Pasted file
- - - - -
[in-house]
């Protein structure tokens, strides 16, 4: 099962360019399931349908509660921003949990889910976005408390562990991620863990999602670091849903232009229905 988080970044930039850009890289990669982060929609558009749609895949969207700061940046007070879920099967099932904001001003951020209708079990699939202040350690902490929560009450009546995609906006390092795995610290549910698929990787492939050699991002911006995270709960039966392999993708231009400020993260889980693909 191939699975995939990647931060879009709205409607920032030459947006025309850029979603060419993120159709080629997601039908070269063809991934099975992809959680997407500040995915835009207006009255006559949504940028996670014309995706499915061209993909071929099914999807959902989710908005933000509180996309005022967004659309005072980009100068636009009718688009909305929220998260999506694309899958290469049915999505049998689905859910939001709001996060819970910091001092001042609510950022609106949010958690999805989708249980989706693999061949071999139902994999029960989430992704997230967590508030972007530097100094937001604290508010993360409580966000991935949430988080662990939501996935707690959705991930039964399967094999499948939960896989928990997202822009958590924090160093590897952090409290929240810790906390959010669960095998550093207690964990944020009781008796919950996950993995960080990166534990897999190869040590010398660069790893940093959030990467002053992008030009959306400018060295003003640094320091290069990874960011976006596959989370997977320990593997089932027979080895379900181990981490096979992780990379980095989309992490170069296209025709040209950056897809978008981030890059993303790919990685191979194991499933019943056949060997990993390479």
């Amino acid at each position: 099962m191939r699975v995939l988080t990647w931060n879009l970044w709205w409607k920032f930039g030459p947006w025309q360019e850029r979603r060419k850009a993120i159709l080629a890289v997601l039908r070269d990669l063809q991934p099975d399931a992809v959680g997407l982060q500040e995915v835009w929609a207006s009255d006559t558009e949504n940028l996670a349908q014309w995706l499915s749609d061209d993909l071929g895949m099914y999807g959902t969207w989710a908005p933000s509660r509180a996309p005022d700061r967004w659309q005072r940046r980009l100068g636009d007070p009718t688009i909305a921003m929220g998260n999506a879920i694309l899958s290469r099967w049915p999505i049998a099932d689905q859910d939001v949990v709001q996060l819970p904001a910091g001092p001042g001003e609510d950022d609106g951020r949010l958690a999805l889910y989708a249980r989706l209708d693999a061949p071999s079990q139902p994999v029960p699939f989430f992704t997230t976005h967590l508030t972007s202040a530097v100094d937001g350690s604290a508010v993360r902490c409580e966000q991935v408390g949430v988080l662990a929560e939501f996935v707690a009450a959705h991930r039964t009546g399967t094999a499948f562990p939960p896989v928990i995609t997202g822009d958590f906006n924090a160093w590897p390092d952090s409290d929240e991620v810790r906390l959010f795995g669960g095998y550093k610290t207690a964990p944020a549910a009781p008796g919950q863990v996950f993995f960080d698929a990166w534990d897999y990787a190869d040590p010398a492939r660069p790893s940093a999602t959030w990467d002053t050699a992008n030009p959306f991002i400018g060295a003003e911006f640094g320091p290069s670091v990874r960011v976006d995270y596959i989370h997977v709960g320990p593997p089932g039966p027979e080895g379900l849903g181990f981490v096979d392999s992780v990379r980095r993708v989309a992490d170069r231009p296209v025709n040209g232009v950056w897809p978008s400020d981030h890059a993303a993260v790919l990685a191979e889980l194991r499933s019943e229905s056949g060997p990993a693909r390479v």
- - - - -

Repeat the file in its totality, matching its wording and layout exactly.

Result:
[in-house]
């Protein structure tokens, strides 16, 4: 099962360019399931349908509660921003949990889910976005408390562990991620863990999602670091849903232009229905 988080970044930039850009890289990669982060929609558009749609895949969207700061940046007070879920099967099932904001001003951020209708079990699939202040350690902490929560009450009546995609906006390092795995610290549910698929990787492939050699991002911006995270709960039966392999993708231009400020993260889980693909 191939699975995939990647931060879009709205409607920032030459947006025309850029979603060419993120159709080629997601039908070269063809991934099975992809959680997407500040995915835009207006009255006559949504940028996670014309995706499915061209993909071929099914999807959902989710908005933000509180996309005022967004659309005072980009100068636009009718688009909305929220998260999506694309899958290469049915999505049998689905859910939001709001996060819970910091001092001042609510950022609106949010958690999805989708249980989706693999061949071999139902994999029960989430992704997230967590508030972007530097100094937001604290508010993360409580966000991935949430988080662990939501996935707690959705991930039964399967094999499948939960896989928990997202822009958590924090160093590897952090409290929240810790906390959010669960095998550093207690964990944020009781008796919950996950993995960080990166534990897999190869040590010398660069790893940093959030990467002053992008030009959306400018060295003003640094320091290069990874960011976006596959989370997977320990593997089932027979080895379900181990981490096979992780990379980095989309992490170069296209025709040209950056897809978008981030890059993303790919990685191979194991499933019943056949060997990993390479």
């Amino acid at each position: 099962m191939r699975v995939l988080t990647w931060n879009l970044w709205w409607k920032f930039g030459p947006w025309q360019e850029r979603r060419k850009a993120i159709l080629a890289v997601l039908r070269d990669l063809q991934p099975d399931a992809v959680g997407l982060q500040e995915v835009w929609a207006s009255d006559t558009e949504n940028l996670a349908q014309w995706l499915s749609d061209d993909l071929g895949m099914y999807g959902t969207w989710a908005p933000s509660r509180a996309p005022d700061r967004w659309q005072r940046r980009l100068g636009d007070p009718t688009i909305a921003m929220g998260n999506a879920i694309l899958s290469r099967w049915p999505i049998a099932d689905q859910d939001v949990v709001q996060l819970p904001a910091g001092p001042g001003e609510d950022d609106g951020r949010l958690a999805l889910y989708a249980r989706l209708d693999a061949p071999s079990q139902p994999v029960p699939f989430f992704t997230t976005h967590l508030t972007s202040a530097v100094d937001g350690s604290a508010v993360r902490c409580e966000q991935v408390g949430v988080l662990a929560e939501f996935v707690a009450a959705h991930r039964t009546g399967t094999a499948f562990p939960p896989v928990i995609t997202g822009d958590f906006n924090a160093w590897p390092d952090s409290d929240e991620v810790r906390l959010f795995g669960g095998y550093k610290t207690a964990p944020a549910a009781p008796g919950q863990v996950f993995f960080d698929a990166w534990d897999y990787a190869d040590p010398a492939r660069p790893s940093a999602t959030w990467d002053t050699a992008n030009p959306f991002i400018g060295a003003e911006f640094g320091p290069s670091v990874r960011v976006d995270y596959i989370h997977v709960g320990p593997p089932g039966p027979e080895g379900l849903g181990f981490v096979d392999s992780v990379r980095r993708v989309a992490d170069r231009p296209v025709n040209g232009v950056w897809p978008s400020d981030h890059a993303a993260v790919l990685a191979e889980l194991r499933s019943e229905s056949g060997p990993a693909r390479v």